Four Views of Youth Ministry and the Church (Book Review)

Lately I’ve been thinking and studying about youth ministry in the church. Assuming that ministry to youth as youth is necessary into our 21st century American cultural context, what is the best way to structure a church’s youth ministry to equip young people for a lifetime of Christian discipleship? That’s the question all churches must wrestle with, but the answer has to be tailored to the particular mission, vision, and goals of the congregation.

One book that was quite helpful to me in pondering the high-level questions about youth ministry is Four Views of Youth Ministry and the Church. This is a book in the successful Zondervan Counterpoint series, edited by Mark Senter, and with four contributing authors (including the editor) addressing the need, structure, purpose, mission, and vision of youth ministry. The four models, which fill out the basic spectrum of possible youth ministry perspectives, are:

  1. Inclusive congregational
  2. Preparatory
  3. Missional
  4. Strategic

Spectrum of Youth Ministry models

The Inclusive congregation model, advocated by Malen Nel, defines youth ministry as “a comprehensive congregational ministry in which God comes, through all forms of ministry and with especial regard to parents (or their substitutes), with a differentiated focus to youths (as an integral part of the congregation), and also with and through the youths in the congregation to the world” (p. 12).

The Preparatory approach to youth ministry, advocated by Wesley Black, defines youth ministry as “a specialized ministry to adolescents that prepares them to participate in the life of existing churches as leaders, disciples, or evangelists…Developmental dynamics suggest that youth ministry be viewed as a laboratory in which disciples can grow in a culture guided by spiritual coaches” (p. 40).

The Missional approach, advocated by Chap Clark, defines youth ministry as “the community of faith corporately committed to caring for and reaching out into the adolescent world (of both churched and unchurched young people) in order to meaningfully assimilate them into their fellowship” (p. 80).

Finally, the Strategic approach, advocated by Mark Senter, defines youth ministry as “a community of leaders and youthful Christians that enables a parachurch or church-based youth ministry to establish a new church to maintain a theological continuity while expressing faith in a community relevant to both Christ and culture…It calls upon the youth ministry to be and become a holistic intergenerational church that is relevant to the world in which it lives” (p. 117).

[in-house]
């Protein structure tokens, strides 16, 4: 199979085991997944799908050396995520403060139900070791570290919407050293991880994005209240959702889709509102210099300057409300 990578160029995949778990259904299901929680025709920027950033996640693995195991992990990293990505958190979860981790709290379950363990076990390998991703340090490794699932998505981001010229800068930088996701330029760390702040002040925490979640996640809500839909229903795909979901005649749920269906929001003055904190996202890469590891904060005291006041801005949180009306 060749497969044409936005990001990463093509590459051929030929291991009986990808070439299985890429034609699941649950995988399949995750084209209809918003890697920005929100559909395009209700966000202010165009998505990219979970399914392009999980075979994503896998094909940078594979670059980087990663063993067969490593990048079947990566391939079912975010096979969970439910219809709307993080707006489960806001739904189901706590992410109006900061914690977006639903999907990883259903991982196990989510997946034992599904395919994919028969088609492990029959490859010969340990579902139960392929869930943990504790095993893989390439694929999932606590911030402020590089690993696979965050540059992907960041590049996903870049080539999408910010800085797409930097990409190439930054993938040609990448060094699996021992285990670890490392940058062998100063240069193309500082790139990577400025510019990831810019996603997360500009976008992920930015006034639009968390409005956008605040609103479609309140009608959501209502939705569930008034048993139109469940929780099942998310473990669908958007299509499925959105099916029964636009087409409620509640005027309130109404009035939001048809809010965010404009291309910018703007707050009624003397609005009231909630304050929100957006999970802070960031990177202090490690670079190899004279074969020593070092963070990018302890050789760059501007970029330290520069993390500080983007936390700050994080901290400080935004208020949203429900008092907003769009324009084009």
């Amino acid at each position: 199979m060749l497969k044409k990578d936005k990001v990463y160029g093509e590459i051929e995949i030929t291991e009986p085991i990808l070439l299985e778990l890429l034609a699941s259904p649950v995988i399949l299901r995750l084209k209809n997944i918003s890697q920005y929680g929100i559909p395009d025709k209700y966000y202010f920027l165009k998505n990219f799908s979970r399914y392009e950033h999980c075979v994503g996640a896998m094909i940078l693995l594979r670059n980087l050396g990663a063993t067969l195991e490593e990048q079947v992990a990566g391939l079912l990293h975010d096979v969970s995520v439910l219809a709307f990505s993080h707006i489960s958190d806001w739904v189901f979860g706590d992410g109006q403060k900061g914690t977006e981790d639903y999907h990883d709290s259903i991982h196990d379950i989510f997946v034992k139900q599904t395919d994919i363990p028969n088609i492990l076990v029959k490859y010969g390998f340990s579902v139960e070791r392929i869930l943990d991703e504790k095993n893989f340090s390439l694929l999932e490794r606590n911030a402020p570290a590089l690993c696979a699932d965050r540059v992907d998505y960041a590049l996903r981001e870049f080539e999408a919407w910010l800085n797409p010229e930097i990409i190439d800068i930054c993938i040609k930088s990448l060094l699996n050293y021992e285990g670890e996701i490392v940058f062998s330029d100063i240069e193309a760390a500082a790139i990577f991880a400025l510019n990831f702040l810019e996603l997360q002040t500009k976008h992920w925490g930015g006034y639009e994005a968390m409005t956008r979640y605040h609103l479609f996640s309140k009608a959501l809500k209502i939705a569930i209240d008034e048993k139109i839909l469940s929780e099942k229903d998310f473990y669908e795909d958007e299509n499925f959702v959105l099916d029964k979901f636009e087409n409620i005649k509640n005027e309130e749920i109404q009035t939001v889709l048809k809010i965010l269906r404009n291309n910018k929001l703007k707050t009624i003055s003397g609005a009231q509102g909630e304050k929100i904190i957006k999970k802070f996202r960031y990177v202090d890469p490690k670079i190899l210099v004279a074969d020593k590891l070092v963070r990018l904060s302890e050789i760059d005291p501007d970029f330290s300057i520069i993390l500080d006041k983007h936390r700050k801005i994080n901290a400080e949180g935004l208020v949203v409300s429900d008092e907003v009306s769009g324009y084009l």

Every contributor to the book admits that the Strategic approach is the most unique and radical idea. Senter proposes the Strategic approach as necessary because the other three methods represent more of the status quo (in his view), which he thinks unworkable because he believes current youth ministry models fatally flawed.

The strength of Four Views of Youth Ministry and the Church is the format. Like other books in the Counterpoint series, each author responds to the arguments of the others, and each author gives a rejoinder as the final word in his own argument. This kind of debate in print-form is beneficial for the reader, as he is able to sift through the objections, and weigh any strengths and weaknesses of the arguments.

It seems to me that there is much overlap in the methods. Each theoretician aims to hit all the targets that the others are aiming it. The difference is in their emphases. Perhaps a balanced ministry would be shaped fundamentally by one of the four models, but also include a little more room for directed, purposeful discipleship emphasized by the other perspectives. A congregation’s youth ministry cannot choose a model that emphasizes inclusivity in the congregation, mission, preparation, and future church planting. But that doesn’t mean that youth ministry cannot be inclusive, missional, preparatory, and strategic all at the same time. Particular youth ministries must take one shape over another, but they must all seek to develop well-rounded, biblically-balanced adult Christian disciples. And all the models have something valuable to say in this regard.

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